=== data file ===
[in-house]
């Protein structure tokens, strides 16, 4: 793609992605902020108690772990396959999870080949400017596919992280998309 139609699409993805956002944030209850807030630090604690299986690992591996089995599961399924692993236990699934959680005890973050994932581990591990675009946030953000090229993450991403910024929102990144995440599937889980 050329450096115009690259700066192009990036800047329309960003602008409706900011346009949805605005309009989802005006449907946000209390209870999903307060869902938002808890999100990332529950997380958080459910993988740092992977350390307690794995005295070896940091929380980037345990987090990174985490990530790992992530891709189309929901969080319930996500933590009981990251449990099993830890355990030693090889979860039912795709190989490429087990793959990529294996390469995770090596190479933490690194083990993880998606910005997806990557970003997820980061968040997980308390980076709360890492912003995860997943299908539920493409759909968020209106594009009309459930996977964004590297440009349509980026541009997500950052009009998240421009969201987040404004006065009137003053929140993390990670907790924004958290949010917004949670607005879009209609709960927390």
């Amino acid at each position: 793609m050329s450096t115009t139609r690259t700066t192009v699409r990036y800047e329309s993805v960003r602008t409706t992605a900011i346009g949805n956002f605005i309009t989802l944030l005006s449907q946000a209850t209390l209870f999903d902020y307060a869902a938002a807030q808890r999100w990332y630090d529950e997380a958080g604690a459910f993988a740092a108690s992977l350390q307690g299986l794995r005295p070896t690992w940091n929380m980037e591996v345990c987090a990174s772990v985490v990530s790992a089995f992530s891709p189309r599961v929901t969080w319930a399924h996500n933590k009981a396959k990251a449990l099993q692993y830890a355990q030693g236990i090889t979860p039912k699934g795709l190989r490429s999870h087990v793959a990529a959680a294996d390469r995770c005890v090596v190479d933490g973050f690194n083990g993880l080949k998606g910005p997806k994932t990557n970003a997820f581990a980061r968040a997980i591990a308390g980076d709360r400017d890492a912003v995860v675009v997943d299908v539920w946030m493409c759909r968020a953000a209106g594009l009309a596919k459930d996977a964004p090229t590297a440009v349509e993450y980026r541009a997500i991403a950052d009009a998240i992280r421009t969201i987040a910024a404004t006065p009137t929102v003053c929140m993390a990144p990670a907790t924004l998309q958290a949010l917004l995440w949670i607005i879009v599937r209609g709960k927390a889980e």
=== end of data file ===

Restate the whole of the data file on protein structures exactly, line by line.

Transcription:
[in-house]
């Protein structure tokens, strides 16, 4: 793609992605902020108690772990396959999870080949400017596919992280998309 139609699409993805956002944030209850807030630090604690299986690992591996089995599961399924692993236990699934959680005890973050994932581990591990675009946030953000090229993450991403910024929102990144995440599937889980 050329450096115009690259700066192009990036800047329309960003602008409706900011346009949805605005309009989802005006449907946000209390209870999903307060869902938002808890999100990332529950997380958080459910993988740092992977350390307690794995005295070896940091929380980037345990987090990174985490990530790992992530891709189309929901969080319930996500933590009981990251449990099993830890355990030693090889979860039912795709190989490429087990793959990529294996390469995770090596190479933490690194083990993880998606910005997806990557970003997820980061968040997980308390980076709360890492912003995860997943299908539920493409759909968020209106594009009309459930996977964004590297440009349509980026541009997500950052009009998240421009969201987040404004006065009137003053929140993390990670907790924004958290949010917004949670607005879009209609709960927390």
């Amino acid at each position: 793609m050329s450096t115009t139609r690259t700066t192009v699409r990036y800047e329309s993805v960003r602008t409706t992605a900011i346009g949805n956002f605005i309009t989802l944030l005006s449907q946000a209850t209390l209870f999903d902020y307060a869902a938002a807030q808890r999100w990332y630090d529950e997380a958080g604690a459910f993988a740092a108690s992977l350390q307690g299986l794995r005295p070896t690992w940091n929380m980037e591996v345990c987090a990174s772990v985490v990530s790992a089995f992530s891709p189309r599961v929901t969080w319930a399924h996500n933590k009981a396959k990251a449990l099993q692993y830890a355990q030693g236990i090889t979860p039912k699934g795709l190989r490429s999870h087990v793959a990529a959680a294996d390469r995770c005890v090596v190479d933490g973050f690194n083990g993880l080949k998606g910005p997806k994932t990557n970003a997820f581990a980061r968040a997980i591990a308390g980076d709360r400017d890492a912003v995860v675009v997943d299908v539920w946030m493409c759909r968020a953000a209106g594009l009309a596919k459930d996977a964004p090229t590297a440009v349509e993450y980026r541009a997500i991403a950052d009009a998240i992280r421009t969201i987040a910024a404004t006065p009137t929102v003053c929140m993390a990144p990670a907790t924004l998309q958290a949010l917004l995440w949670i607005i879009v599937r209609g709960k927390a889980e």